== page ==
The simple facts are that, if you were to tell a foreigner that Kenyans were proud of their country and took ownership of problems, he'd ask you why then do they have to wait for Raila to lead them to planting trees on the Mau? Don't they have their own or their parents or their uncle's or grandparent's farm theat could do with planting some trees?
We talk about the need for change but most of us will only talk about it online or in the pub as they sink pints. Why not join Mwalimu Mati, Ombaka and others when they are matching to Harambee House or to bunge?

Wednesday, January 13, 2010

Predictions for 2010


· NSE will touch a high of 4,200 (the highest until 2012) with KQ, Mumias, Equity, Centum, Stan Chart, Safcom all seeing new highs.

· Gold will touch a high of 1,250 before falling off as inflation fears recede due to rises in interest rates in the 2nd half of the year

· Oil will stay around $80 all year

· Shilling will not go below K120 to the pound but will be much more volatile against the dollar


· Kenya’s economy will record 4.1% growth in 2010 driven by agriculture, construction, tourism and “actual” reduction in inflation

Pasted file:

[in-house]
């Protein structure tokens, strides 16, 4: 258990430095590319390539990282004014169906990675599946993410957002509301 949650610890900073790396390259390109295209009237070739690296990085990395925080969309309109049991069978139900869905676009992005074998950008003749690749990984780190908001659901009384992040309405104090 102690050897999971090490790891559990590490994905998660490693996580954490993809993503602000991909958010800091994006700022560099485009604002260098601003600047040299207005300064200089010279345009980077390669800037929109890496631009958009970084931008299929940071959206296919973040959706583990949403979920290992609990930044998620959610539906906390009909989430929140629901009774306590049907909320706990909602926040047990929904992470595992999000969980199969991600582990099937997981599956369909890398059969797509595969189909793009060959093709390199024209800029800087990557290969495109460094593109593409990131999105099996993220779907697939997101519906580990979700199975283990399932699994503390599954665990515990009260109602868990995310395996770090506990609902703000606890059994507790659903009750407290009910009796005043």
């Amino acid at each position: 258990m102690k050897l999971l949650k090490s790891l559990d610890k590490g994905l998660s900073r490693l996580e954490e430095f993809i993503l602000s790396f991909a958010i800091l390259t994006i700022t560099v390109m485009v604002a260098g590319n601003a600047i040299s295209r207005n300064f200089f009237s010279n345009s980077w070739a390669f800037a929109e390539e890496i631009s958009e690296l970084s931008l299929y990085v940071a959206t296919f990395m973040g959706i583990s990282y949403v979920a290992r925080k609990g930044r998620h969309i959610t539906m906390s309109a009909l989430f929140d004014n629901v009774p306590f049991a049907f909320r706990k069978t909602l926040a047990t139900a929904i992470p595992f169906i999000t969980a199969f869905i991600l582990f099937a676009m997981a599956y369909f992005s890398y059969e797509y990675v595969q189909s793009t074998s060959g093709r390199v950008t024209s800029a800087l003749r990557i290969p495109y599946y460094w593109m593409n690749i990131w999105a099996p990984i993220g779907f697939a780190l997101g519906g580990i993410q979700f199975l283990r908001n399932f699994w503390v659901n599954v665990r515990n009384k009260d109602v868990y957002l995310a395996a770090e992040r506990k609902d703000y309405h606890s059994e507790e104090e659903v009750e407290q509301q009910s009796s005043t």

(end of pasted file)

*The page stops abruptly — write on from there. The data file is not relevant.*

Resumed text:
· Spain, Greece among others will see credit rating downgrades. UK will only avoid one if Tories/Labour have a clear majority in the May elections


· The two mbutas that most of us want to see at the Hague, Ruto and UK won’t be going there

· In keeping with our love of tribalism as a political ideology, various of our elected wabunge will continue alliance building ensuring no repeat of 2008 PEV in 2012

· Tories will win but with a sliver thin majority


· Mau won’t happen. That is, no mbuta will be evicted without the serious compensation already mooted

Monday, January 11, 2010

Kenya: the reality vs fiction gap

If the only thing you did was to read Kenya's daily newspapers; online bloggers/twitters or watch Kenyan TV; it fair to say that Kenya would always be going to the dogs...
However, travel a little bit and you realise that;
  1. Economic growth is taking place. The combination of PEV in 2008 and the long-lasting drought in 2009 would have tested any nation's economic resilience. That the economy still grew is a miracle.